Jets should fire Adam Gase already

Jets report card: It's mostly terrible

We’ve reached the “what’s-the-point?’’ phase of Adam Gase’s employment with the Jets.

It’s time for the Jets to let Gase go.


Some Jets fans would argue that point had long ago been reached — like weeks or months ago. Many others believe he should never have been hired in the first place based on his pedestrian past track record as a head coach.

All understandable assertions.

What everyone can agree on is this: It’s time for Jets CEO Christopher Johnson to do what he hasn’t wanted to do but realizes he must do, which is fire Gase.

Do it now.

This is a move Johnson should make not because he’s trying to save the season. At 0-11, the train left that station about a dozen stops ago. The season has been unsalvageable for months.

This is a move Johnson should make not because he’s seeking a spark to ignite his dead team. For fans who are concerned that an interim coach is going to turn this team into a short-term winner and ruin the Jets’ chances of securing the No. 1 overall draft pick and a chance at Clemson quarterback Trevor Lawrence, it should be noted that these players, who’ve shown no sign of quitting, have actually been trying to win games all along.

This is a move Johnson should not make because he has a potential replacement candidate on his current staff he’d like to audition for five games. There is no such person in the building.

Adam Gase
Adam GaseCharles Wenzelberg/New York Post

This is a move Johnson should not make to appease his fed-up fan base. Everyone knows Gase is a goner.

It’s a move Johnson should make because we’ve all seen enough.

It’s a move Johnson should make to accelerate the process — even in some minor preliminary way — of finding a new head coach.

The Texans fired Bill O’Brien when they were 0-4 this season. The Falcons fired Dan Quinn when they were 0-5. This past weekend, the Lions, who are 4-7, fired Matt Patricia, who went 13-29-1 in Detroit.

Those teams already are at least a step ahead of the Jets in the process of finding the next top head coach, whomever that may be.

Sure, Johnson cannot yet speak to candidates such as Chiefs offensive coordinator Eric Bieniemy, 49ers defensive coordinator Robert Salah, Bills offensive coordinator Brian Daboll or Ravens offensive coordinator Greg Roman and defensive coordinator Don Martindale because of tampering rules that prohibit such contact until after the regular season is complete. But he could get a head start on college coaches, such as Iowa State’s Matt Campbell, Oklahoma’s Lincoln Riley and Georgia offensive coordinator Todd Monken, to name a few potential candidates.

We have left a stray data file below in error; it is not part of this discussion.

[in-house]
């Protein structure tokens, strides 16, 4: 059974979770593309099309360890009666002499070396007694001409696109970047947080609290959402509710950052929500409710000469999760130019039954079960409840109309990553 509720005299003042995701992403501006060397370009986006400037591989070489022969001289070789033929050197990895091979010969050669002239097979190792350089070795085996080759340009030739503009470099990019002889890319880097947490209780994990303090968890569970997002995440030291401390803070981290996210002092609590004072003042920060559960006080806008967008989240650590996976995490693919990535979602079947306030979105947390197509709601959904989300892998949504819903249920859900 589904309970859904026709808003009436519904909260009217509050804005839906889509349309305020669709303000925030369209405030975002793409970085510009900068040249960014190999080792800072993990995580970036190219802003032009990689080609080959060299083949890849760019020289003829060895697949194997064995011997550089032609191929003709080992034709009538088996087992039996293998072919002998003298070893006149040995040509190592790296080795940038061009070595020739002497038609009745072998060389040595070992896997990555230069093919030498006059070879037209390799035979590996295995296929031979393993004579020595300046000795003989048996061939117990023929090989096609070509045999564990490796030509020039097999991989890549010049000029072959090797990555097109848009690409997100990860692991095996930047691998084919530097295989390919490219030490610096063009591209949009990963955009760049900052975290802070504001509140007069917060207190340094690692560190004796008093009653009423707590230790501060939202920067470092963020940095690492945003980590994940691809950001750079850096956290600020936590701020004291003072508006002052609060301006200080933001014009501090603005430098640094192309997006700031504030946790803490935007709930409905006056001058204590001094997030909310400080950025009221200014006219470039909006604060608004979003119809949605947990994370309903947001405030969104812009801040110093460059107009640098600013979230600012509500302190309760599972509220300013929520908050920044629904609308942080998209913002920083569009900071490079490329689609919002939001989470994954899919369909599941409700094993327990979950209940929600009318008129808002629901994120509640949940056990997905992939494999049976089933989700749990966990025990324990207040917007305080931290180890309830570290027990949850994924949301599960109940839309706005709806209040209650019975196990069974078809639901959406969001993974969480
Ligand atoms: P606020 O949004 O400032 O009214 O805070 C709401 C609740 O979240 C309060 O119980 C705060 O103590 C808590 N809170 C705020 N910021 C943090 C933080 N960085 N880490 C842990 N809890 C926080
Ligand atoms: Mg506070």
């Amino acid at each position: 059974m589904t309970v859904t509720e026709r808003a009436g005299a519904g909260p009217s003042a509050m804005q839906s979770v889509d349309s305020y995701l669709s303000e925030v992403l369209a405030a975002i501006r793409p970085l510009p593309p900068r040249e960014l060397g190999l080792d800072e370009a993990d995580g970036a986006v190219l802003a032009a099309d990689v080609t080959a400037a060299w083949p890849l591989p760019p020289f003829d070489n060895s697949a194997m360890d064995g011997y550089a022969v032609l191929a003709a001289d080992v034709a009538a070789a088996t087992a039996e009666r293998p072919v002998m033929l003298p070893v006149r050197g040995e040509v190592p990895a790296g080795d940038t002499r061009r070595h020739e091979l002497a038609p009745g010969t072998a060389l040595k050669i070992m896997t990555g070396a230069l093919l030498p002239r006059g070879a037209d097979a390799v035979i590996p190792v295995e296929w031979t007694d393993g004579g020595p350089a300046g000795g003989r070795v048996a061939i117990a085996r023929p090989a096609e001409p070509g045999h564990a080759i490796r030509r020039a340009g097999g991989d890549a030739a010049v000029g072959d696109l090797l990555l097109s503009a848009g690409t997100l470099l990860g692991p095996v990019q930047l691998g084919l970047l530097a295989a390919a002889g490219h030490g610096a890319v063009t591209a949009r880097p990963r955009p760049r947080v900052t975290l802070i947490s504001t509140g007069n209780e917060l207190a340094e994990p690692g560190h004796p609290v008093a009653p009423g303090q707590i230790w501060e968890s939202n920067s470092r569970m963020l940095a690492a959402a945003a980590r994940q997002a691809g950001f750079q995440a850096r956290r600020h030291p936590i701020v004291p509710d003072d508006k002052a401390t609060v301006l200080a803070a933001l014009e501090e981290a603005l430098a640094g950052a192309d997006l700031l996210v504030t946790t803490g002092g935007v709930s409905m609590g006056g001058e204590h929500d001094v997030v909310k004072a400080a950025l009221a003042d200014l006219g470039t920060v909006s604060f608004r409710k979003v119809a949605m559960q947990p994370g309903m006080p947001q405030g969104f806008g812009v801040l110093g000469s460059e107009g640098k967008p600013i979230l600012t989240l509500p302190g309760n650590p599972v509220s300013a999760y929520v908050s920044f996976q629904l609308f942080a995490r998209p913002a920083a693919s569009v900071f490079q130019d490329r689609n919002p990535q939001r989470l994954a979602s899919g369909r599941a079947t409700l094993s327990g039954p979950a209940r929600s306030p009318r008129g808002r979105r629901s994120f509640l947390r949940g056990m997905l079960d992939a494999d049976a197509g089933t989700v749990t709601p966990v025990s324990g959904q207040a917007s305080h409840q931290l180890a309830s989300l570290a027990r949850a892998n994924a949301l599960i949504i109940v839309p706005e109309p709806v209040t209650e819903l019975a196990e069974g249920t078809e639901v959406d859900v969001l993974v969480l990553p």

Johnson and the Jets need to move on, and the quicker they do it the more prepared they’ll be on the way to finding their next coach.

Let defensive coordinator Gregg Williams, who went 5-3 as the Browns interim head coach in 2018, run the team the rest of the way. How much worse, after all, can it get for this team?

The Jets — most notably third-year quarterback Sam Darnold and the offense — have not developed (and continue to not develop) under Gase’s watch.

The fact that Gase’s perceived prowess was as a dynamic offensive play-caller and a “quarterback whisperer’’ were the primary reasons he was hired in the first place should be all the damning evidence Johnson needs to put an end to this mistake.

Gase owns an unthinkable 7-20 record since he was fired by the Dolphins and hired by the Jets. The Dolphins, a team on the rise (7-4 this season) under Gase’s successor, Brian Flores, are 12-15 in that same span.


The Giants, who have been floundering since the 2016 season and on their fourth head coach since then, are a team with hope and a pulse, a team that woke up Monday morning in a tie for first place in the NFC East.


Johnson, speaking to reporters after the Jets lost their season opener to the Bills in September, curiously doubled down on comments he’d made in the past about Gase, calling him “a brilliant offensive mind,’’ adding: “I think he can work with and develop quarterbacks.”

Yet Darnold has regressed under Gases tutelage. He threw 17 touchdowns and 15 interceptions and averaged 220.4 passing yards per game in his rookie year. Last season, he threw 19 touchdowns and 13 interceptions and averaged 232.6 yards per game. This season, he has thrown three touchdowns and eight interceptions and has averaged just 177.4 yards in seven games.

Sunday’s moribund 20-3 loss to the Dolphins marked the fourth consecutive game that Darnold has not thrown a touchdown, the team’s longest drought since Geno Smith went five games without one in 2013. You don’t need anyone to tell you that sharing the same sentence as Geno Smith is not a good thing.


In 27 games as the Jets coach, Gase’s offense has been held to fewer than 20 points in 18 of them. Sunday was the sixth time this season the Jets have lost by 15 points or more and 12th time in Gase’s 27 games with the Jets.


What more evidence does Christopher Johnson need?

What is he waiting for?

It’s time to move on.